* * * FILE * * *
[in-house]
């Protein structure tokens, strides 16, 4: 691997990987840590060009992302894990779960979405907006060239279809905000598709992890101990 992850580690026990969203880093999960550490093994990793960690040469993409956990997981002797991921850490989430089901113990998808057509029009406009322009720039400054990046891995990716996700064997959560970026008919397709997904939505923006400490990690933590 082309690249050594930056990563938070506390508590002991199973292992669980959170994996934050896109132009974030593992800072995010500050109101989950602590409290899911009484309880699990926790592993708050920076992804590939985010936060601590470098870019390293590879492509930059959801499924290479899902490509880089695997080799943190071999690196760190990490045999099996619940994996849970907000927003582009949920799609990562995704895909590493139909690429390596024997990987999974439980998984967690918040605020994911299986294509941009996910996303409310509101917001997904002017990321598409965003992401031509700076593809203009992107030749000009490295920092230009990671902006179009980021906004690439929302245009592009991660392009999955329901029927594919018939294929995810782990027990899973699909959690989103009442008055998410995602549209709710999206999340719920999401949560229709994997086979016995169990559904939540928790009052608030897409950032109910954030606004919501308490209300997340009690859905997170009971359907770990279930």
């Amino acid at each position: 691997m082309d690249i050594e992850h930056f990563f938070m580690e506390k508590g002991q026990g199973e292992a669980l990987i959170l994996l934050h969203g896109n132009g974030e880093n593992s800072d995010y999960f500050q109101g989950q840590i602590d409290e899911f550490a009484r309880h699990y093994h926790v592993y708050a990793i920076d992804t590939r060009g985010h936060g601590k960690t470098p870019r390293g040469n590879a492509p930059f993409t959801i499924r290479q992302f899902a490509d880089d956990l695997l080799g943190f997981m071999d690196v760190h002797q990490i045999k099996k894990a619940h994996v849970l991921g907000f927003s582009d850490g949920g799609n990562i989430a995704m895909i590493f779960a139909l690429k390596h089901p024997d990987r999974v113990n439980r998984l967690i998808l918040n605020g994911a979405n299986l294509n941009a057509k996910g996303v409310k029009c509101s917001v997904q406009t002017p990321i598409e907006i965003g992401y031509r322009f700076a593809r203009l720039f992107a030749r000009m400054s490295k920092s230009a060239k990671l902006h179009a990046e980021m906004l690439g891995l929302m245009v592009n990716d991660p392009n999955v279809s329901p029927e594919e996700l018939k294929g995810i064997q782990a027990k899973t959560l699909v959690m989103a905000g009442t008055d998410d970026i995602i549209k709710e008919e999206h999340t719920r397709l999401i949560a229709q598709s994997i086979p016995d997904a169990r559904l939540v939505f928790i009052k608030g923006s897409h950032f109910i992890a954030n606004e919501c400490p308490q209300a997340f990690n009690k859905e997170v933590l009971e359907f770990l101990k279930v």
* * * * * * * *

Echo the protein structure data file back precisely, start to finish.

[in-house]
């Protein structure tokens, strides 16, 4: 691997990987840590060009992302894990779960979405907006060239279809905000598709992890101990 992850580690026990969203880093999960550490093994990793960690040469993409956990997981002797991921850490989430089901113990998808057509029009406009322009720039400054990046891995990716996700064997959560970026008919397709997904939505923006400490990690933590 082309690249050594930056990563938070506390508590002991199973292992669980959170994996934050896109132009974030593992800072995010500050109101989950602590409290899911009484309880699990926790592993708050920076992804590939985010936060601590470098870019390293590879492509930059959801499924290479899902490509880089695997080799943190071999690196760190990490045999099996619940994996849970907000927003582009949920799609990562995704895909590493139909690429390596024997990987999974439980998984967690918040605020994911299986294509941009996910996303409310509101917001997904002017990321598409965003992401031509700076593809203009992107030749000009490295920092230009990671902006179009980021906004690439929302245009592009991660392009999955329901029927594919018939294929995810782990027990899973699909959690989103009442008055998410995602549209709710999206999340719920999401949560229709994997086979016995169990559904939540928790009052608030897409950032109910954030606004919501308490209300997340009690859905997170009971359907770990279930």
């Amino acid at each position: 691997m082309d690249i050594e992850h930056f990563f938070m580690e506390k508590g002991q026990g199973e292992a669980l990987i959170l994996l934050h969203g896109n132009g974030e880093n593992s800072d995010y999960f500050q109101g989950q840590i602590d409290e899911f550490a009484r309880h699990y093994h926790v592993y708050a990793i920076d992804t590939r060009g985010h936060g601590k960690t470098p870019r390293g040469n590879a492509p930059f993409t959801i499924r290479q992302f899902a490509d880089d956990l695997l080799g943190f997981m071999d690196v760190h002797q990490i045999k099996k894990a619940h994996v849970l991921g907000f927003s582009d850490g949920g799609n990562i989430a995704m895909i590493f779960a139909l690429k390596h089901p024997d990987r999974v113990n439980r998984l967690i998808l918040n605020g994911a979405n299986l294509n941009a057509k996910g996303v409310k029009c509101s917001v997904q406009t002017p990321i598409e907006i965003g992401y031509r322009f700076a593809r203009l720039f992107a030749r000009m400054s490295k920092s230009a060239k990671l902006h179009a990046e980021m906004l690439g891995l929302m245009v592009n990716d991660p392009n999955v279809s329901p029927e594919e996700l018939k294929g995810i064997q782990a027990k899973t959560l699909v959690m989103a905000g009442t008055d998410d970026i995602i549209k709710e008919e999206h999340t719920r397709l999401i949560a229709q598709s994997i086979p016995d997904a169990r559904l939540v939505f928790i009052k608030g923006s897409h950032f109910i992890a954030n606004e919501c400490p308490q209300a997340f990690n009690k859905e997170v933590l009971e359907f770990l101990k279930v």